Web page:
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Patrick Hruby

Pop Warner, limited contact and football's brain trauma tradeoff

Little kids will still be smashing each other's brains. Only now a bit less often. Such is the news out of Pop Warner, the nation's oldest and largest national youth football association, which today announced new rules limiting contact drills to one-third of practice time and banning full-speed, head-on blocking and tackling drills in which players line up more than three yards apart.

Better something than nothing, I suppose.
I don't mean to sound cynical. Honest. Even if Pop Warner's new tack is more band-aid than tourniquet -- Why more than three yards? What about sub-concussive blows that result from scrimmage line play? Who enforces these changes when tough guy youth coaches who fear the Pussification of American Manhood far more than future chronic traumatic encephalopathy Medicare bills are abundant? -- it's certainly a welcome change. When it comes to preventing football-induced brain trauma, less hitting is always preferable to more. Always.

Only here's the thing: Pop Warner did not announce plans to become a flag-only association. Red-blooded American boys will continue smashing into each other with premeditated, socially-encouraged malice, absorbing and delivering blows that sometimes register as much physical force as the hits produced in college football. Heads will snap. Brain tissues will still slam against the insides of skulls, stretching and shearing. Electrochemical balances and metabolisms will still be disrupted. Children will still suffer brain damage.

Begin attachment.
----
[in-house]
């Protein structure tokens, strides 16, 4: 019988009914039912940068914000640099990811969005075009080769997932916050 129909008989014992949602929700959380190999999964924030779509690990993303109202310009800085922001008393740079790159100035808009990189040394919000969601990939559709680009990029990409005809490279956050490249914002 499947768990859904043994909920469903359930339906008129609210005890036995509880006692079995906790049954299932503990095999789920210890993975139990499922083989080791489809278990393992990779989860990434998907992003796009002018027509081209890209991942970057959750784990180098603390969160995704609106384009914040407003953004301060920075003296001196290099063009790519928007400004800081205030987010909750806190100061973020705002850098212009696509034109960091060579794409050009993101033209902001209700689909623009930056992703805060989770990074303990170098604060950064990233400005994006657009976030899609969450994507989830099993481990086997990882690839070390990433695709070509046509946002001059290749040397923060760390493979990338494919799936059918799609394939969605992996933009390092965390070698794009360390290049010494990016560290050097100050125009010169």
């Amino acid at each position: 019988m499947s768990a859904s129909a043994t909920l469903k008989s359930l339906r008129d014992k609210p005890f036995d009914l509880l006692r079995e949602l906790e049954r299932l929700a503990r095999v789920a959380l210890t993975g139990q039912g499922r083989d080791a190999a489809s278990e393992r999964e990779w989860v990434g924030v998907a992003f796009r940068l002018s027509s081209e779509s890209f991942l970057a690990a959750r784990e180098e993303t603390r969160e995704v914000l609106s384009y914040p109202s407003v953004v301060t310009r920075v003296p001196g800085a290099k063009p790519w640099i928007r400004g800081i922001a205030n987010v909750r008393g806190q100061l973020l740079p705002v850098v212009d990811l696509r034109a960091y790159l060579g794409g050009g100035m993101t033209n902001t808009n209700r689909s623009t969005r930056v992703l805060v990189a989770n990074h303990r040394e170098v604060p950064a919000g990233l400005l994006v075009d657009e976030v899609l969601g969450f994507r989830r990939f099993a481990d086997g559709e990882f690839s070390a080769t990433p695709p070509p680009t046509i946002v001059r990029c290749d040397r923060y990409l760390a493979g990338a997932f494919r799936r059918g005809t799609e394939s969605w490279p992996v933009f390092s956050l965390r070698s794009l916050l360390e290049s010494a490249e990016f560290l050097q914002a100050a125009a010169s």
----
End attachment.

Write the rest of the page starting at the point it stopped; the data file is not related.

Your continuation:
The only question will be how much.

Actually, that's not only question. It's not even the question that matters most. With football at all levels -- pee-wee, college, pro -- the truly pertinent questions are these: how much brain damage is acceptable? How much risk is too much? The damage and risk are unavoidable; they can be limited, to an undetermined extent, but not eliminated outright. Tackle football means collisions. Hitting. Hitting means damaging force exerted on the brain. Not always. But sometimes. This is not a matter of culture and values and macho, nor of sportsmanlike intent and proper tackling technique. This is an outcome of physics and biology. Period. 

As such, football is a tradeoff. The sport is a tradeoff the way downhill skiing is a tradeoff, and motorcycle riding, and alcohol, and cigarettes. Football can be fun. It can encourage physical fitness, create friendships, give parents and kids and entire communities a point of collective pride. At the college and professional levels, it's a hell of a way to sell advertising space. But the sport also can injure people's brains, ruin lives, devastate human potential. It makes widows. None of this is an either/or proposition. Football means both. Pleasure and pain.

And that means more questions.

How much of one is worth how much of the other? Does it make a difference if we're talking about eight and nine-year-olds instead of high school boys? High school boys instead of college students? College students instead of young adult men? If so, what's the nature of that difference? When do football's rewards outweigh its costs? When are the costs too high? Who decides?

Kudos to Pop Warner. But caveats, too. Reducing the number of times prepubescent boys may endure blows to the head is an unalloyed good. On their own, however, the organization's rules changes neatly sidestep the larger moral issues, issues that remain untackled.